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Proper hard!

From the hype of a few years ago we are now seeing a growing realisation that when it comes to rolling out self-driving vehicles, it's going to be a lot more complex and challenging than previously thought.

Just a few years ago experts were talking about self-driving cars appearing on our road systems in 2021, with robotaxis forecast to be in use in cities around the world.

As we move into 2021 we're yet to see significant numbers on our roads and while the promises associated with the driverless revolution, whether that’s making driving safer or delivering more environmentally friendly forms of transportation, still ring true, it seems that engineers working to deliver this revolution are beginning to realise and accept that it will be a lot harder to deliver.

Uber, for example, one of the biggest players in this space and a supposed key beneficiary of the technology, has abandoned plans for self-driving taxis, selling off its autonomous division.

So is it fair to say that the challenges and complexity associated with delivering autonomous vehicles are proving significantly more challenging than was previously thought?

Proponents argue that autonomous vehicles are safer and when human error accounts for most accidents they certainly have a point.

The technology itself works, but the big issue is whether it is able to work accurately and reliably every time. You only need something to go wrong once for an accident to occur and for trust in the technology to be undermined.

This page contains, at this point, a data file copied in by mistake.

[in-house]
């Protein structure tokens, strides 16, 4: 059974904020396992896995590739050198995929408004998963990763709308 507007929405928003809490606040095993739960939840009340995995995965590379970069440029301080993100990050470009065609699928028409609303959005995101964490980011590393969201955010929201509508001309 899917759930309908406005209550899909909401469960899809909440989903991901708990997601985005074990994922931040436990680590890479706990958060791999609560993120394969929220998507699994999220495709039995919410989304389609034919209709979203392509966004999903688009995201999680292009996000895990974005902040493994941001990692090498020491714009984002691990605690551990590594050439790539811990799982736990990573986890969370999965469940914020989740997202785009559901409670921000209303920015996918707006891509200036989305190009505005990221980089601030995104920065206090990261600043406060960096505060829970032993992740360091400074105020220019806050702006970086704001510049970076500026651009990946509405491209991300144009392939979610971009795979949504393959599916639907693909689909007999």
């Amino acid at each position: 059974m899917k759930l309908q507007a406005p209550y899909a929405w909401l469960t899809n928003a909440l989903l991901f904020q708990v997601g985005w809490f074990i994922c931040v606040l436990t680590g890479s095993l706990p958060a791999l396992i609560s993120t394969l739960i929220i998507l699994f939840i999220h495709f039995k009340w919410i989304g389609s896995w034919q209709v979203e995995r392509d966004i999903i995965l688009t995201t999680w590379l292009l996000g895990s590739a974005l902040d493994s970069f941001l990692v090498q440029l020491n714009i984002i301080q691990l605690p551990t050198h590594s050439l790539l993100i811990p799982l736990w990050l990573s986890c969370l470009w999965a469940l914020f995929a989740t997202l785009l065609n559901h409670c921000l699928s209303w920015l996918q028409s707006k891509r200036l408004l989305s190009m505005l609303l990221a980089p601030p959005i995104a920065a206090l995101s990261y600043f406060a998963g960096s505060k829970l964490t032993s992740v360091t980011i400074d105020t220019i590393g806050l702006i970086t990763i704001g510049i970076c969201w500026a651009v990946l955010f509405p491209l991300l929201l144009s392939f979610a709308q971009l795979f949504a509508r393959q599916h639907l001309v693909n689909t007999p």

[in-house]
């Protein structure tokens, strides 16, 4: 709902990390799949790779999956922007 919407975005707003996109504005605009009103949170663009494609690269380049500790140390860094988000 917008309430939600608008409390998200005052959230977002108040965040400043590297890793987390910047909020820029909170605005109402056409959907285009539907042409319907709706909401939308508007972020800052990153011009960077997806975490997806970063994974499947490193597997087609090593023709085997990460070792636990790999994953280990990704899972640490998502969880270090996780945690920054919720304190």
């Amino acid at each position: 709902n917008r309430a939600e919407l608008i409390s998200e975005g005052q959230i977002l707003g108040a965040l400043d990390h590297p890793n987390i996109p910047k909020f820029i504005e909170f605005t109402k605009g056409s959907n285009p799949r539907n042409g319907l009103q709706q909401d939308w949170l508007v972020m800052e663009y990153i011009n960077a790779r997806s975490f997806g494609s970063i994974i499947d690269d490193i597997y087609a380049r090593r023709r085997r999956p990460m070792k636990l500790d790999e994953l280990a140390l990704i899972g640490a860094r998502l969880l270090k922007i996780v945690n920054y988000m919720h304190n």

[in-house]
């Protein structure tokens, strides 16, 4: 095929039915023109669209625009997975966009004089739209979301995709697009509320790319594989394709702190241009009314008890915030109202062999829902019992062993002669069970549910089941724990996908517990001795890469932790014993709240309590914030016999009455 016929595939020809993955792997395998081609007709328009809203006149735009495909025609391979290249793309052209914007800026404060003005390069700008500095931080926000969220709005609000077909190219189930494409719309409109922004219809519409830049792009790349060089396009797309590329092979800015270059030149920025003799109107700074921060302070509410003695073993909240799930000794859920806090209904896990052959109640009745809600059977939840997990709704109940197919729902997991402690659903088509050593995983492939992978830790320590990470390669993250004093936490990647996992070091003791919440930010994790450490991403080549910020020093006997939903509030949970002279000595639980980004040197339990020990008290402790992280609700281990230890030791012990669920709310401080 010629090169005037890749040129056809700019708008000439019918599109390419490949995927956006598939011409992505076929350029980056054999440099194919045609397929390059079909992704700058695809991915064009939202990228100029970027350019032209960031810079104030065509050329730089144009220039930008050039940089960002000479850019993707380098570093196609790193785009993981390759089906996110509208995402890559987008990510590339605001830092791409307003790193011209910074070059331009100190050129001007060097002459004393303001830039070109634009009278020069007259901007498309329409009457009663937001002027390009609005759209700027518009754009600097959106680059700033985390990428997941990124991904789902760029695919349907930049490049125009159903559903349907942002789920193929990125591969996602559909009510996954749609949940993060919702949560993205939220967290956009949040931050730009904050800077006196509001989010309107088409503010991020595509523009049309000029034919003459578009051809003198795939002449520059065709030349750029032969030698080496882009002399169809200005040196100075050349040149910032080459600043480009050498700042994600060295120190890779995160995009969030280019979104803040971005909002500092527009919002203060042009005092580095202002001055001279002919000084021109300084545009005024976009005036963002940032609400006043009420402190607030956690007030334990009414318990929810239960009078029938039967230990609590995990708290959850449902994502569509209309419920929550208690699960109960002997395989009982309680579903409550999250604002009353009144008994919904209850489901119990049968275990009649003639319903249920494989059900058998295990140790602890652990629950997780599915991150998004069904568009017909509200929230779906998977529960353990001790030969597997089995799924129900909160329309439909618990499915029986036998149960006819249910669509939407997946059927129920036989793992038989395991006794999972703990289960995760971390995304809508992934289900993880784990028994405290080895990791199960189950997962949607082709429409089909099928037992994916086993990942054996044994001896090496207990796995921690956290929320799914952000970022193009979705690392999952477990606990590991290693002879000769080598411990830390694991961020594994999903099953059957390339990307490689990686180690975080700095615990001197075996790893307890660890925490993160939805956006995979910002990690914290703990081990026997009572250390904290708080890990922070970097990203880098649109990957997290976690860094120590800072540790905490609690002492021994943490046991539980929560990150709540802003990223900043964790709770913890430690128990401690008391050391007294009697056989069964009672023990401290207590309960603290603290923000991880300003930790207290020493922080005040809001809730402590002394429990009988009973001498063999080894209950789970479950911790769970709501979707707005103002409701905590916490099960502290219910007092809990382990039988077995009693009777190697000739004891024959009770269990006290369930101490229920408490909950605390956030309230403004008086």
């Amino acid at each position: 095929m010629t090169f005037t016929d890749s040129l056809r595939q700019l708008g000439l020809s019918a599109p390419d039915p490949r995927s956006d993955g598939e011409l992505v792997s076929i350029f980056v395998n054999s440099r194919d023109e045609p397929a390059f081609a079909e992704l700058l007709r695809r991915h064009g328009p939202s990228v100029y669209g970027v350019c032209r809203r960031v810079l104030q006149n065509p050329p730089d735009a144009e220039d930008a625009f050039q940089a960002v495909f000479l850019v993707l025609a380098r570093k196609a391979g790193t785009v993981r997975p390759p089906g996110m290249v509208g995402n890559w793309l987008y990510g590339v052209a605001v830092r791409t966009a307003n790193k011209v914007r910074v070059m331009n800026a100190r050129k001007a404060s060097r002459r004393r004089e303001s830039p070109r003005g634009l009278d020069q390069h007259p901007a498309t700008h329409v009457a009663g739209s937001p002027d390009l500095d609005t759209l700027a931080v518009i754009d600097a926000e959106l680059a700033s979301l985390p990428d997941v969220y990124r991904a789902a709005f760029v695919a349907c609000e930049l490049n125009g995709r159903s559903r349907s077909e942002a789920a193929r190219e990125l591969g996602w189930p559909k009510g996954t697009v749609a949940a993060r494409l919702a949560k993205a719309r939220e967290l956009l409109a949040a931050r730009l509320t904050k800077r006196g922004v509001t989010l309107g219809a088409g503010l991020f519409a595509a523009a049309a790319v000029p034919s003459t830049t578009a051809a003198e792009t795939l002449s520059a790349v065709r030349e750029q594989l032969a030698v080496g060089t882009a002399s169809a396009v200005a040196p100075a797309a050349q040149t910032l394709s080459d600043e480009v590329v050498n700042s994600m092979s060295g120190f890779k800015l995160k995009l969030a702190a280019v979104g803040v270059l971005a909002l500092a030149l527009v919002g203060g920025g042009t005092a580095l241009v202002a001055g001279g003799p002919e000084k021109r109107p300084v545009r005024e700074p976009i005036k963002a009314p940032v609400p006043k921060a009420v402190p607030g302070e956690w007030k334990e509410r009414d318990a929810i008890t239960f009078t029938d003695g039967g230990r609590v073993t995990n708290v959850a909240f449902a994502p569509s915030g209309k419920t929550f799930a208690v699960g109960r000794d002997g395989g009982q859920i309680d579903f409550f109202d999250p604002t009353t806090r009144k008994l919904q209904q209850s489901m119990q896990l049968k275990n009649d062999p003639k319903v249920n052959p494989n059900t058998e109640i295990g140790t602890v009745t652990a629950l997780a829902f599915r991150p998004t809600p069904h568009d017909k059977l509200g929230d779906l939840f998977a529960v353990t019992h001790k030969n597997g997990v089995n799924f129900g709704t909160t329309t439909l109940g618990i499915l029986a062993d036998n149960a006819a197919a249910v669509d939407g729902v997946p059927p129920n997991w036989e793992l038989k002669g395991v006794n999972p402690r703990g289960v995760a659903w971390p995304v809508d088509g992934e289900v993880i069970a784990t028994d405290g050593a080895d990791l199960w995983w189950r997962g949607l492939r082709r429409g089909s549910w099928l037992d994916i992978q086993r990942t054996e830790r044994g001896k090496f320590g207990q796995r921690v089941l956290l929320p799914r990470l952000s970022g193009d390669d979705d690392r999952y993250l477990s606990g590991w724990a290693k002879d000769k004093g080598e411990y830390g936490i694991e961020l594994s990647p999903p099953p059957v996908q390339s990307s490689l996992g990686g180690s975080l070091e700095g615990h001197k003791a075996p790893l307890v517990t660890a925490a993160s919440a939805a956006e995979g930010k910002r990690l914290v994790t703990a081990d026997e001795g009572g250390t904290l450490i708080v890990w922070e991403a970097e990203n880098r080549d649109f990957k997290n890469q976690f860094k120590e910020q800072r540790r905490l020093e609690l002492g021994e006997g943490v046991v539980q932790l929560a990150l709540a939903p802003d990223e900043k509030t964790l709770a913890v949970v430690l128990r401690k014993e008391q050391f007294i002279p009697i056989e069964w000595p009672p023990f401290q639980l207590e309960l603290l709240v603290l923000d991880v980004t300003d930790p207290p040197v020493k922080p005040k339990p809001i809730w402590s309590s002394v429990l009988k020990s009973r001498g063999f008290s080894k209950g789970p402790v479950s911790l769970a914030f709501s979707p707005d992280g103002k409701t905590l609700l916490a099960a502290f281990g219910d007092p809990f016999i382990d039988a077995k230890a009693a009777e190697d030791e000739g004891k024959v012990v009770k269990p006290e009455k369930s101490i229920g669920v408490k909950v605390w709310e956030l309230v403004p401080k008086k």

Autonomous vehicles will appear on our roads but in a more limited fashion – perhaps on roads with clearly marked lanes. But as for cities, it appears to be unlikely, particular when it comes to navigating the complex narrow streets that tend to make up European cities.

However, turn to the US and China and advances may be more significant. In China new cities are being built which take into account the needs of autonomous vehicles and roads with in-built sensors are now being rolled out.

But it’s not just the technology. There needs to be significant changes when it comes to standards and regulations and there are certainly real problems when it comes to issues around things like social acceptance, cybersecurity and cost.

Despite these ‘setbacks’ there has been progress on many fronts and while there will be errors and mistakes and the need to build up public trust, especially when those mistakes are made public, it appears that autonomous vehicles will start to appear but perhaps not in the way we expected.

A growing number of experts doubt that we will see fully autonomous vehicles and fleets of robotaxis on our streets, rather this technology will be deployed more selectively, with the focus being more on ‘remote assistance’ than total autonomy.

The opportunities in the automotive space are immense but so to are the challenges in transforming this industry.

Autonomous vehicles will appear but as with so many technologies the promises made are proving a lot harder to deliver in practice.

Neil Tyler

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